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Micro-Enterprises Analysis

Defining Characteristics of Micro Enterprises

The Microenterprise development is a strategy with at least twenty-five year history in the United States (U.S Small Business Administration Office of Advocacy, 2010). The potential the strategy has on job creation has made it achieve great attention. The present data suggest that since the great financial crisis, the micro enterprise development groups have added their lending by twenty five percent (Harrison & Mason, 2010). The MOD has been adopted by many organizations as a strategy to alleviate poverty and the local economic development. The strategy has been championed as a way to foster personal and community development in the United States (U.S Small Business Administration Office of Advocacy, 2010).  Theory of change contends that skills development and financing can create entrepreneurial capacities of people who have lacked access to the mainstream business capital and services, these results to business startups and growth (U.S Small Business Administration Office of Advocacy, 2010). The micro-enterprise increases long-term financial security.

Growth Sectors and Current Trends

The profiles of the people served by the micro enterprises in the United states  range from women, people without a college degree, African American and those with a median income (Harrison & Mason, 2010). The Micro entrepreneurs who run the micro-enterprises are made up of a broad organization of low-income individuals. The people work to provide for their families by operating their businesses. The micro enterprise functions under the control of major organizations whose main goal is the micro enterprise growth and programs that operate within the diverse organizations. The goal of the large organization includes economic development, employment, training, and housing (U.S Small Business Administration Office of Advocacy, 2010). The target market for the micro-enterprise development is defined broadly as the aspiring entrepreneurs and the people whose business employs five or fewer workers including the owner

Examples of Micro-Enterprise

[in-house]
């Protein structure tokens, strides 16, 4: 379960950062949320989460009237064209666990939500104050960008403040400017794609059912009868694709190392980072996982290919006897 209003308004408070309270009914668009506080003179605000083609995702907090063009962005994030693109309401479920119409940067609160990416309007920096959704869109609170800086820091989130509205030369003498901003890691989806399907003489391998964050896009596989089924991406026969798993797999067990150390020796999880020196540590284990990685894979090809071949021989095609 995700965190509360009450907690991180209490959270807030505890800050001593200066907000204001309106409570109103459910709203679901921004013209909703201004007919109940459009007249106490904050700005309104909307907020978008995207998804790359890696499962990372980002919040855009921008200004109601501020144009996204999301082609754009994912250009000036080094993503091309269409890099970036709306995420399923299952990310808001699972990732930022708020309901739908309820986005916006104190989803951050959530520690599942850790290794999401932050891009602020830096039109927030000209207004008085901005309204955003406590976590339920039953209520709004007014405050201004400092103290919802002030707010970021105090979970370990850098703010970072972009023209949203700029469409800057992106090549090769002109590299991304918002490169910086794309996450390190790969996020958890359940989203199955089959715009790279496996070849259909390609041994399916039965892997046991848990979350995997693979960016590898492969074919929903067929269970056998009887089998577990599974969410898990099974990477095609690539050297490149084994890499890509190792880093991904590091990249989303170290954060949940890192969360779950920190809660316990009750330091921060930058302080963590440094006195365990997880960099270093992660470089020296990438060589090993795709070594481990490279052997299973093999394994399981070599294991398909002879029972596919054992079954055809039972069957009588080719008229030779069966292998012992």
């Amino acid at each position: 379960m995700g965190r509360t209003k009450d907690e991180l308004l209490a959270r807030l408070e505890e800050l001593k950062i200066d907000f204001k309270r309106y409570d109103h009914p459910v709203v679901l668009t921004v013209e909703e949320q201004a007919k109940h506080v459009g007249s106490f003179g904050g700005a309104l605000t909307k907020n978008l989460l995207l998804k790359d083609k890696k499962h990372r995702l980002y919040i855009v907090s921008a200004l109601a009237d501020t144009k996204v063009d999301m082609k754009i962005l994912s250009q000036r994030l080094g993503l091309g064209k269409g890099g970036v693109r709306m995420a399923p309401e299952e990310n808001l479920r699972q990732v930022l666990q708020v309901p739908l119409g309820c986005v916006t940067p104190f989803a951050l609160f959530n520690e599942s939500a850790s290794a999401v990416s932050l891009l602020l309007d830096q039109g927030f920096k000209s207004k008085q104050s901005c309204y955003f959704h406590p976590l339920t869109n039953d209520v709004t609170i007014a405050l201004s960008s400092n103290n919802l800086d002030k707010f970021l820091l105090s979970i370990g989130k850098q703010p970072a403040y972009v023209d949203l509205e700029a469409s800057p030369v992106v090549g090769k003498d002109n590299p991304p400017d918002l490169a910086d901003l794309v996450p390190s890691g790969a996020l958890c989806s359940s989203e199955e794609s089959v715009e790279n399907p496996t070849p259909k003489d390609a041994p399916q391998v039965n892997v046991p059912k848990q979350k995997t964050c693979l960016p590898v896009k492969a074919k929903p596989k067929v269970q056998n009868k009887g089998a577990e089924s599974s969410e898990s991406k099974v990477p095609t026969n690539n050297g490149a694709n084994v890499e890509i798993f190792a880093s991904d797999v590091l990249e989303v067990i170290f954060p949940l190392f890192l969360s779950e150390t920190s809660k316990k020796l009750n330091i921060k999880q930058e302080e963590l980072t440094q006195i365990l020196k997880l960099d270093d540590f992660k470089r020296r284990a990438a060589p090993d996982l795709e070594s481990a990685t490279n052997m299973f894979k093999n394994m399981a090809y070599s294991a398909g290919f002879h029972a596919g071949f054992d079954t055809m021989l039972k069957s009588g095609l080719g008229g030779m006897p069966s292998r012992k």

Summer Alexander research and marketing is a good example of a micro-enterprise. The small firm provides marketing operations that include research, strategic market planning and media placement. The company has less than five employees with Summer Alexander acting as the head. Richmond taxis, is a micro enterprise that provides transportation services to its customers, it is located in Richmond Virginia. The small company has a website and four employees who serve as drivers. Due to its size, Richmond Taxis Company can only serve in the local area.

Organizations that Support Micro-Enterprise

Some good examples of organizations that support micro-enterprises are the Jefferson Economic Development Institute (JEDI) and ACCION U.S.A. The mission of Jefferson Economic Development Institute is to increase the economic well being of people and communities by developing business and the local wealth creation (Jefferson Economic Development Institute, 2006). The organization is a nonprofit and gives vital tools to individuals, business and groups that are determined to make a livelihood (Jefferson Economic Development Institute, 2006). The organization creates awareness concerning the micro enterprises in California. It provides training and consultancy to micro-enterprises (Jefferson Economic Development Institute, 2006). ACCION USA serves the low and moderate-income groups (Cerveira, nd). The organization provides access to business finances and counseling, their focus is on the micro-entrepreneurs especially the minorities and immigrants. The group is an affiliate of ACCION International, an organization that operates with a mission of alleviating individuals from poverty by providing them with the right tools (Cerveira, nd).

 

Reference

 

Cerveira, R. (nd). ACCION USA; Microfinance and Financial Education For Small Business. Retrieved 2 6, 2015, from ACCION USA: www.accionusa.org

Harrison, R., & Mason, C. (2010). The role of Informal Venture capital in financing the growing firm. In B. R, & E. Davies, Financing for Growing firms. New York: Routledge.

Jefferson Economic Development Institute. (2006, nd). About JEDI. Retrieved 2 6, 2015, from Jefferson Economic Development Institute: http://www.e-jedi.org/about.html

U.S Small Business Administration Office of Advocacy. (2010). Small Business Research Summary: An Analysis of Small Business and Jobs. Washington, DC: U.S Small Business Administration Office of Advocacy.